Recent figures published in a report by WHO highlights the extent to which suicide is a “major health problem”, with somebody taking their life every 40 seconds.
Data collected from 10 years of research on suicide from around the world found that 800,000 people kill themselves every year.
Furthermore, suicide is the second leading cause of death in young people, aged 15 to 29, and those most likely to take their own lives are aged 70 and above.
In light of these shocking figures, the WHO are calling for measures to help reduce suicide by 10% by 2020.
Currently only 28 countries have a national suicide prevention strategy, and campaigners are calling for more education in schools to help tackle the number of deaths by suicide.
The biggest hurdle in reducing suicide rates is considered to be the taboo surrounding this issue. This is something that Dr Margaret Chan, the director general of the World Health Organisation, is all too aware of.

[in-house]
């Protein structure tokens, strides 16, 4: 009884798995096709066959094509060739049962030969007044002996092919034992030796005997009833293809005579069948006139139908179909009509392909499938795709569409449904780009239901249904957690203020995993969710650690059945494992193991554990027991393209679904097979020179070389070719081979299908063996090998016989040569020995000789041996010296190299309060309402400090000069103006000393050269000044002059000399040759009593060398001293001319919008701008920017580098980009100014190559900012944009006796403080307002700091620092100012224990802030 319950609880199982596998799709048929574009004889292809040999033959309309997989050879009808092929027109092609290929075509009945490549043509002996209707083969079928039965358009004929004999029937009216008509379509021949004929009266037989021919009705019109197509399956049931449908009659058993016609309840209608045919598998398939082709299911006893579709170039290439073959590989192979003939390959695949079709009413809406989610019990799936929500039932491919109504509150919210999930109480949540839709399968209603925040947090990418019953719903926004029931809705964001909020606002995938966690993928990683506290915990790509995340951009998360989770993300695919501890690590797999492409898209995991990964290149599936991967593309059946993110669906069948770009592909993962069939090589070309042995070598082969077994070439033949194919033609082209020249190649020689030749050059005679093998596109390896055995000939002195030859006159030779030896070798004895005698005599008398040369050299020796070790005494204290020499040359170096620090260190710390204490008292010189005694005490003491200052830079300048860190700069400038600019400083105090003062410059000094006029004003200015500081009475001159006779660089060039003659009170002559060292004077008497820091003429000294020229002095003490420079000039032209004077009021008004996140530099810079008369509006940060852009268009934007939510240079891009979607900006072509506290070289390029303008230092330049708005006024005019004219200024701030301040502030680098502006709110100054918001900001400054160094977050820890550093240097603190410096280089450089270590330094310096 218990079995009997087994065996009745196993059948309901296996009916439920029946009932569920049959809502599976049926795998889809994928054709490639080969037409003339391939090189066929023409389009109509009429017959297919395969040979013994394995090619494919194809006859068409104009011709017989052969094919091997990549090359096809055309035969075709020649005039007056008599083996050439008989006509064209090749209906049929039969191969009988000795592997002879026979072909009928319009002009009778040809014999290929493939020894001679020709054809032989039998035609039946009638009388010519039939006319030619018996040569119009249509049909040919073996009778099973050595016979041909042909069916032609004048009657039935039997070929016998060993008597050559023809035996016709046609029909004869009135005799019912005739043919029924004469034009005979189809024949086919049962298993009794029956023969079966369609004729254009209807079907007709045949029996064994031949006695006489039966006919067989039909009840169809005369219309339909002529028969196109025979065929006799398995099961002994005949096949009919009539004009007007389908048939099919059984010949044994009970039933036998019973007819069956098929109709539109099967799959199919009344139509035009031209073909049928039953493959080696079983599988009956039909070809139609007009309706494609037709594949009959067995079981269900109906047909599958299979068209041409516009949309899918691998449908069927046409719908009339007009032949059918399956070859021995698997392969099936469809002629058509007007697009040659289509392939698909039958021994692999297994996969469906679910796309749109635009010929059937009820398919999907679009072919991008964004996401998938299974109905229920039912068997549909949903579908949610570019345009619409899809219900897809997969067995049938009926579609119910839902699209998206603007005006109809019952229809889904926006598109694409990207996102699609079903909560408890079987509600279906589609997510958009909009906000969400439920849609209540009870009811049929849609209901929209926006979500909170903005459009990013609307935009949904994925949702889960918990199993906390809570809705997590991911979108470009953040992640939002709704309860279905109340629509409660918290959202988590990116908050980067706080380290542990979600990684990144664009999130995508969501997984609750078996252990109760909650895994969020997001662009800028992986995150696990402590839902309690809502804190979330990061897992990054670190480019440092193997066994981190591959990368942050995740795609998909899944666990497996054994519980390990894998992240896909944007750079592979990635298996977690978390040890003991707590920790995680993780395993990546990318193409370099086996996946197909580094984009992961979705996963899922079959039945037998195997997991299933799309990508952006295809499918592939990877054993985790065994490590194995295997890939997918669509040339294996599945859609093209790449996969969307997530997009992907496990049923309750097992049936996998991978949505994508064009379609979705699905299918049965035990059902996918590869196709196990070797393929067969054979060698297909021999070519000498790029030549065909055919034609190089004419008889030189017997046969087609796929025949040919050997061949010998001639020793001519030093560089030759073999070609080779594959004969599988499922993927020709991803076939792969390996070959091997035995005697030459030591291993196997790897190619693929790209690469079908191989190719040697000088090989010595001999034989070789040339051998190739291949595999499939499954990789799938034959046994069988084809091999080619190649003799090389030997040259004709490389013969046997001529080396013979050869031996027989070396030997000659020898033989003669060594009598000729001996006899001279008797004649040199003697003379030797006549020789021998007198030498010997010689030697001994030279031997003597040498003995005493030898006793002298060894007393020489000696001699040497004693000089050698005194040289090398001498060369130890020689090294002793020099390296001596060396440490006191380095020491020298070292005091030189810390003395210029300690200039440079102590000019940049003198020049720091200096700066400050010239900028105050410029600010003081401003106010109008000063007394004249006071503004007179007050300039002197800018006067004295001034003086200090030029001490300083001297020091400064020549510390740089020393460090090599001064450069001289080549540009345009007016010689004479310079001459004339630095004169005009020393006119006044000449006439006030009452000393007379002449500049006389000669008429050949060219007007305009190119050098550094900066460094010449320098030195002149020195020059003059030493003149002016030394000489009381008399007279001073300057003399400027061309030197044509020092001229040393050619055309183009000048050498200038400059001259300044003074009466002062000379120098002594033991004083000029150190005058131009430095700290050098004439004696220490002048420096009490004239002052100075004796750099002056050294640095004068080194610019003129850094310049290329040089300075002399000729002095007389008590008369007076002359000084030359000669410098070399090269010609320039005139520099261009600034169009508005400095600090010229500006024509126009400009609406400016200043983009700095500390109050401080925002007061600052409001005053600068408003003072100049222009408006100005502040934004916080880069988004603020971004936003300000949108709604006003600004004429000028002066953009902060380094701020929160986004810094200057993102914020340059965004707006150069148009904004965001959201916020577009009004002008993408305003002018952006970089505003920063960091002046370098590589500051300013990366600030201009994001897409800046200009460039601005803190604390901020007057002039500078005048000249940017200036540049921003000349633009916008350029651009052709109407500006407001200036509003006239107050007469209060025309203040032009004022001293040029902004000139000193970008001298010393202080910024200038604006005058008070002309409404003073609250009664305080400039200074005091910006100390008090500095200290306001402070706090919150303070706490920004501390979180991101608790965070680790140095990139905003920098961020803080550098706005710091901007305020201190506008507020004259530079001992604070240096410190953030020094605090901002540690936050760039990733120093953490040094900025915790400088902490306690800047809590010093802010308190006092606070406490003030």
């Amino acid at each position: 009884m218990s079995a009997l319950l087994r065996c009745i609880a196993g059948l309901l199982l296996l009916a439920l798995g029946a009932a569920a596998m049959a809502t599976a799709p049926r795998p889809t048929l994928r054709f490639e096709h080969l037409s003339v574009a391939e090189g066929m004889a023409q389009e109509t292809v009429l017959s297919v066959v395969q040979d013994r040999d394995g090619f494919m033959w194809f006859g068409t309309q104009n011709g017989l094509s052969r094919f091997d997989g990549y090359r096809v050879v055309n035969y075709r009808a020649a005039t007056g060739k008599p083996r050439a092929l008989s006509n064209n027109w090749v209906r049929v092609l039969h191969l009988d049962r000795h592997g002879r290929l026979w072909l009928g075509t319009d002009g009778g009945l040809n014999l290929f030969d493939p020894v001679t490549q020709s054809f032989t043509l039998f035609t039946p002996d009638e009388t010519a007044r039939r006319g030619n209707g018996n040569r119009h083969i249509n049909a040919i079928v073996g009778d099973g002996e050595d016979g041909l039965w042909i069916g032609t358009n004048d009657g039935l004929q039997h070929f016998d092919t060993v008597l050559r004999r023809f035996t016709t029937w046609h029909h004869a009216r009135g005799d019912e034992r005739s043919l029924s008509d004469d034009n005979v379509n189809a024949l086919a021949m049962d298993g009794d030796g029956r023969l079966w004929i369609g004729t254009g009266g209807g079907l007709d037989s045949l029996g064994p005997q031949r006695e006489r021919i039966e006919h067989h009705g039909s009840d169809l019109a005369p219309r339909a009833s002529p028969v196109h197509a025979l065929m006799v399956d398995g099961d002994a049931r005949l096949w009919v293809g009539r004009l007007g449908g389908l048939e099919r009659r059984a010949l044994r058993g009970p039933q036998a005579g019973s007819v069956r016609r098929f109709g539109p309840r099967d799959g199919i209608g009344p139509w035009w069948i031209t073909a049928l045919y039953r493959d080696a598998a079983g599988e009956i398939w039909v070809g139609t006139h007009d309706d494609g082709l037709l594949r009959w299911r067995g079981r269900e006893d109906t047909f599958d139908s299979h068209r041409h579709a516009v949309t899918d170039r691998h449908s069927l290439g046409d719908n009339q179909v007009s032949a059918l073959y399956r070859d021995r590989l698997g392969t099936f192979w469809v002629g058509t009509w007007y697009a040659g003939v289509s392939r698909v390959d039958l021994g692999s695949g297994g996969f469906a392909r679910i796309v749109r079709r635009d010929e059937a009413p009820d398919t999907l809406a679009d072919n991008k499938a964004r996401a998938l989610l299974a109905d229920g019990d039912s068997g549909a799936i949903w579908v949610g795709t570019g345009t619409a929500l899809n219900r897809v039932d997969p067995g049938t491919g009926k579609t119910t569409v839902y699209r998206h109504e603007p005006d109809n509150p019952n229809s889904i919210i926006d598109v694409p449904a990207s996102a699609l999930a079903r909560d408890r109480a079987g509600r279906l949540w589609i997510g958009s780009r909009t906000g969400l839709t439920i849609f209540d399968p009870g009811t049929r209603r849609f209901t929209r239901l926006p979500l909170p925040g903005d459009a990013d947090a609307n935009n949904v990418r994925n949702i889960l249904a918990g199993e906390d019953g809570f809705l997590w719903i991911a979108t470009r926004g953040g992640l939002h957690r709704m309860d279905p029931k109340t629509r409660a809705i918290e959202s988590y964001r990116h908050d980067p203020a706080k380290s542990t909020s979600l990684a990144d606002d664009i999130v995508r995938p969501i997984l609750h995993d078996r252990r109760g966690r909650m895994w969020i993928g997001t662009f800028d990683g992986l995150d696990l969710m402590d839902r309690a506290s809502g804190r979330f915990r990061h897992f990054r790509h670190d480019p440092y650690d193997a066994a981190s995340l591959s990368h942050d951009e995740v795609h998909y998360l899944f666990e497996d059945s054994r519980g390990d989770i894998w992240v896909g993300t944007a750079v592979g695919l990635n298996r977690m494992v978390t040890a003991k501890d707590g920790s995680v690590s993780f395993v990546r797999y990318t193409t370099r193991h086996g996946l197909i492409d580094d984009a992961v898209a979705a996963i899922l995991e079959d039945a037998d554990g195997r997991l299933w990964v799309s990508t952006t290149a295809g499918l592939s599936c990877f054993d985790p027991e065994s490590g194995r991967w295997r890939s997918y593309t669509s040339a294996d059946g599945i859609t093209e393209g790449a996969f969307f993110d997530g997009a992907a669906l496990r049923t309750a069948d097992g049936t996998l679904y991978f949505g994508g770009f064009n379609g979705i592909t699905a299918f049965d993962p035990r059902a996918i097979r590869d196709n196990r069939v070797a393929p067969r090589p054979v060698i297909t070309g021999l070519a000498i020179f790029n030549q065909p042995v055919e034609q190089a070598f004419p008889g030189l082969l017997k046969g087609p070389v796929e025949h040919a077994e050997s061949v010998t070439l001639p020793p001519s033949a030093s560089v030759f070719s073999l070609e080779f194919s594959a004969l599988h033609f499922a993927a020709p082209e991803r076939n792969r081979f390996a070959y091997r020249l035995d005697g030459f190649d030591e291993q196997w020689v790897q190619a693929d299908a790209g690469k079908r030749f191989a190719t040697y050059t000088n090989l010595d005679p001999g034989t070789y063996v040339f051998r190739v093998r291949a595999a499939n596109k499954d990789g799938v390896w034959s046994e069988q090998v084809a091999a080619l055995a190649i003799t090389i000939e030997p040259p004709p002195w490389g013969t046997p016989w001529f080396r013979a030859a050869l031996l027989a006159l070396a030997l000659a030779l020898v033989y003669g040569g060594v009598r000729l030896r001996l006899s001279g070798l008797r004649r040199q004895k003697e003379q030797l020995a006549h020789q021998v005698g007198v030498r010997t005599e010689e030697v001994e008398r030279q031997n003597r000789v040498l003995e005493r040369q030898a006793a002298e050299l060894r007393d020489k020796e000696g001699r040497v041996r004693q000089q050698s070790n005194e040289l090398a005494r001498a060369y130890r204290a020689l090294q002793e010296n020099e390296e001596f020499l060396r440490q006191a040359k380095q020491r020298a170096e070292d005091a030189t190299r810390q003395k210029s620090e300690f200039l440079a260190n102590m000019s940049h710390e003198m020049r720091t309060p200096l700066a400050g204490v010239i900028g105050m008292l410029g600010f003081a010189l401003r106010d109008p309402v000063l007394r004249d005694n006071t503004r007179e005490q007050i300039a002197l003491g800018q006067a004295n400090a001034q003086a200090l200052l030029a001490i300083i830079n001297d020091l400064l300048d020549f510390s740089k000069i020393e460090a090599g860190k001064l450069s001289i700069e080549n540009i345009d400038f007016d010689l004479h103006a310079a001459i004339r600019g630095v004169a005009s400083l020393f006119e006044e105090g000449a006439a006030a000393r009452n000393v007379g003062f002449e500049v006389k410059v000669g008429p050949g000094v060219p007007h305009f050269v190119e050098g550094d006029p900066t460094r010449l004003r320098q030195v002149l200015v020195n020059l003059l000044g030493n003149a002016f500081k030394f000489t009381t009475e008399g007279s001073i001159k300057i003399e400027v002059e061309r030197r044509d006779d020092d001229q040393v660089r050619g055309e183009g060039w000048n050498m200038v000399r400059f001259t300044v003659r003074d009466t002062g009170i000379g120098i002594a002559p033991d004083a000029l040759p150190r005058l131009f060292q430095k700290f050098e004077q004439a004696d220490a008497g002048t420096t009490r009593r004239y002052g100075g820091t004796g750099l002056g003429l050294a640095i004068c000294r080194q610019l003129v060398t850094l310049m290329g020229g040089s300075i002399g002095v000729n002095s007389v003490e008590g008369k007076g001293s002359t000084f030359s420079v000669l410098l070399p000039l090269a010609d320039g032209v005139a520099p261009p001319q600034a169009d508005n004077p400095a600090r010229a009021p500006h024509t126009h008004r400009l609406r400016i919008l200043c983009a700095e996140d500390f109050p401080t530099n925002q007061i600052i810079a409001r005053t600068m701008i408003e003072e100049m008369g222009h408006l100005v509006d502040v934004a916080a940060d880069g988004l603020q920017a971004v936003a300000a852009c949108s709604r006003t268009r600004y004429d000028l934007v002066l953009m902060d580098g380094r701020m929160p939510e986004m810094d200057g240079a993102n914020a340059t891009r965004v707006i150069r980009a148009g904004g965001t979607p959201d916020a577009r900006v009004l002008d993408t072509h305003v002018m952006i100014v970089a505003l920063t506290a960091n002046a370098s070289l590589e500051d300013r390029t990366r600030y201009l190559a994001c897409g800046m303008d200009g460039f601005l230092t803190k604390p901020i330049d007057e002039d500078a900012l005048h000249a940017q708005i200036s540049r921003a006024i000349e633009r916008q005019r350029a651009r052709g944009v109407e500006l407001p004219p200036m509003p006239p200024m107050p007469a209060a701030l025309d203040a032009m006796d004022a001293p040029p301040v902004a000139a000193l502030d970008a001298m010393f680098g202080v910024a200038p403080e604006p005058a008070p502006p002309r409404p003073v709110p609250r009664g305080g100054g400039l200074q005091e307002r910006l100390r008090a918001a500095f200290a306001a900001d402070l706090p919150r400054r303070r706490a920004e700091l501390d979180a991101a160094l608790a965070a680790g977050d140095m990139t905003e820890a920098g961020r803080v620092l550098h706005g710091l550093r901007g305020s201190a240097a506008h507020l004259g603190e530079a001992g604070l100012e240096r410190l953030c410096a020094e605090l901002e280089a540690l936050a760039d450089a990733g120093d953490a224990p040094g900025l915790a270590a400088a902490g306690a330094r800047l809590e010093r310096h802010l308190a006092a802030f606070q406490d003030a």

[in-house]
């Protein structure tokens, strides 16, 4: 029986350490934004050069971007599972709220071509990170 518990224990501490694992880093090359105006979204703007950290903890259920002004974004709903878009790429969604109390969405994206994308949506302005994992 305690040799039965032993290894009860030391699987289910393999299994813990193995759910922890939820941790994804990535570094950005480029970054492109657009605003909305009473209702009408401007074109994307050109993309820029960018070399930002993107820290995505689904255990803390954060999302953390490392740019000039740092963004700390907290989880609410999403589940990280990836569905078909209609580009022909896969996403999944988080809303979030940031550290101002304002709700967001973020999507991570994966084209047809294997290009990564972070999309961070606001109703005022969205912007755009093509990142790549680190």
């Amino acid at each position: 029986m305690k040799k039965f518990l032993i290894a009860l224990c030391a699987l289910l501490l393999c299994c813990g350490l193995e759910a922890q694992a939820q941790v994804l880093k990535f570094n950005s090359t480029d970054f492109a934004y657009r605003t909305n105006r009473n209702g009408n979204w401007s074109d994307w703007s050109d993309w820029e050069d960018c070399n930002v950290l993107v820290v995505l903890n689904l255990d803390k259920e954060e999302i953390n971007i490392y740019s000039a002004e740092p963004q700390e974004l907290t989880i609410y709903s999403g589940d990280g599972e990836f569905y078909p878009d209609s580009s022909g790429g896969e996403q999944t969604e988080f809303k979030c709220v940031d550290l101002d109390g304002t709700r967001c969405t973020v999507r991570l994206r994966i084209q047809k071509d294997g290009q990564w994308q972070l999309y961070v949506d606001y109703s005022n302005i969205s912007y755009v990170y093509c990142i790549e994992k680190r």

Speaking of the report she said: “[It] is a call for action to address a large public health problem, which has been shrouded in taboo for far too long.”
It is strongly believed that the social stigma attached to mental health issues is the main reason why many people don’t get the help they need, and ultimately causes them to consider suicide.
The WHO is therefore urging countries all across the world to take simple measures to provide more support to those in need of help.
Dr Alexandra Fleischmann, a scientist in the department of mental health and substance abuse at WHO, said: “No matter where a country currently stands in suicide prevention, effective measures can be taken, even just starting at local level and on a small-scale.”
Campaigners are pushing to raise public awareness of suicide as they believe this will encourage more people to interact with those who may be experiencing suicidal feelings and thoughts.